This is a short post based on my presentation at Swipe Summit 2016 “Tips for designing outstanding mobile customer experiences”, or as I would say “How to make your users happy”. You can also read a more detailed version here.
One – Grab a pencil.
Whatever stage in the process you’re at, idea formation, a redesign, or adding a new feature etc. go back to the drawing board. What’s possible now? What if there were no limits? These are important questions. Consider what could make it better without the limitations of technology, budget, time etc
Two – Simplify.
Aim to remove any possible friction.
Don’t door slam on first use with a log in / sign up: It’s damaging to a brand experience to force me into physical and mental effort at the very first interaction with your app. I’m a much more valuable lead if I have decided myself that I want to contact you or sign up to your service after I’ve been given the opportunity to use your app.
If something is complicated break it down into small steps. What is the preferred action? Don’t give me too many options. Mobile users want to accomplish tasks with minimal interactions with an app. Discard everything else.
Three – Fit in, Stand out.
Create a product that the world and its different types of users knows how to use. Different platforms, iOS/Android have different conventions and they should be respected. Use interactions that are in a users every day interactive language on their chosen platform. REMEMBER what’s familiar puts people at ease.
Four – Make it gorgeous.
Focus on :
- Comfortable & Clean Typography – this gives your text-based content the best chance of being consumed with ease.
- Clear Content Hierarchy: Not everything on the screen is as important as the other. This should be obvious.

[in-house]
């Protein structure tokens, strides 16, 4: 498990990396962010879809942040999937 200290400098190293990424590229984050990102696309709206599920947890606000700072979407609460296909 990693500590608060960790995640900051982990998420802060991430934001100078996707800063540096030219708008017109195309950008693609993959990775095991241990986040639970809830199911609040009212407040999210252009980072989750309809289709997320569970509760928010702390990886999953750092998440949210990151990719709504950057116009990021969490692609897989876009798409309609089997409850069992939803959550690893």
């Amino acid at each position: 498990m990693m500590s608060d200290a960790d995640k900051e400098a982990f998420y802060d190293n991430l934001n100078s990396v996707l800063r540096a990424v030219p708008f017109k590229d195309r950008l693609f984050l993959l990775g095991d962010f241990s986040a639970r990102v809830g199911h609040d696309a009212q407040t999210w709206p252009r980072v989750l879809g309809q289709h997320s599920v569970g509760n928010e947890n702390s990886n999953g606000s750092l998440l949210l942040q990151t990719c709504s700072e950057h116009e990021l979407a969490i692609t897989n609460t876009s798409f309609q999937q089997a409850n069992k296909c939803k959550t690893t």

- Clear Call to action: What is the preferred action? What do I do next? This should be obvious without being overbearing.
- Pixel perfection: A pixellated graphic or photo, misaligned text just won’t cut it. It’s distracting and damages a users perception of quality.
Five – Errors & interruptions need attention too.
Lets face it – errors happen. Poor quality communications damage the user experience. Display something meaningful when an error occurs.
Don’t presume a user will give permission for push just because you’ve popped an alert up. Ask for them at the right time, explain why the app needs them & only if they add value to your user’s experience.
Six – stop reminding me.
Adding reminders is often just a lazy attempt to engage users. We need to stop trying to automise people’s lives. The only thing reminders do is remind us that we are time poor. If I as a person am not in the right frame of mind to use your app, a reminder is not going to change that.
Seven – Engagement is a dirty word.
Advances in technology should mean we’re spending less time “engaged” in technology, not more.
Aim to make a product (if task based) that engages users for short periods of time. Engagement can be misleading. Time spent using your product doesn’t always reflect the time a user wants to spend using your app. Let me complete my task and get back to my life.
Eight – Surprise & Delight me.
If you provide a thoughtful experience users will thank you for it. Aim to fulfil a need, and allow the user to enjoy the experience. This is what keeps users coming back and reinforces a good brand experience.
Nine – Design for more than touch.
Design for feelings and responses. Take the stress away from situations that are already stressful. Design for moments. Big & small. When a user feels a connection with a product or brand it increases adoption rates and brand loyalty.
Ten – A digital product needs a health plan and a beautician.
We’ve all heard the phrases like “good design lasts forever”. But this doesn’t always apply to digital. The landscape changes so often, that it’s rarely a one-time thing to build/design an app or a digital product. How to keep up? Continuously. Small updates overtime makes the transition easier for users and more cost-effective for businesses.
Digital design is a living breathing product it just needs to be cared for.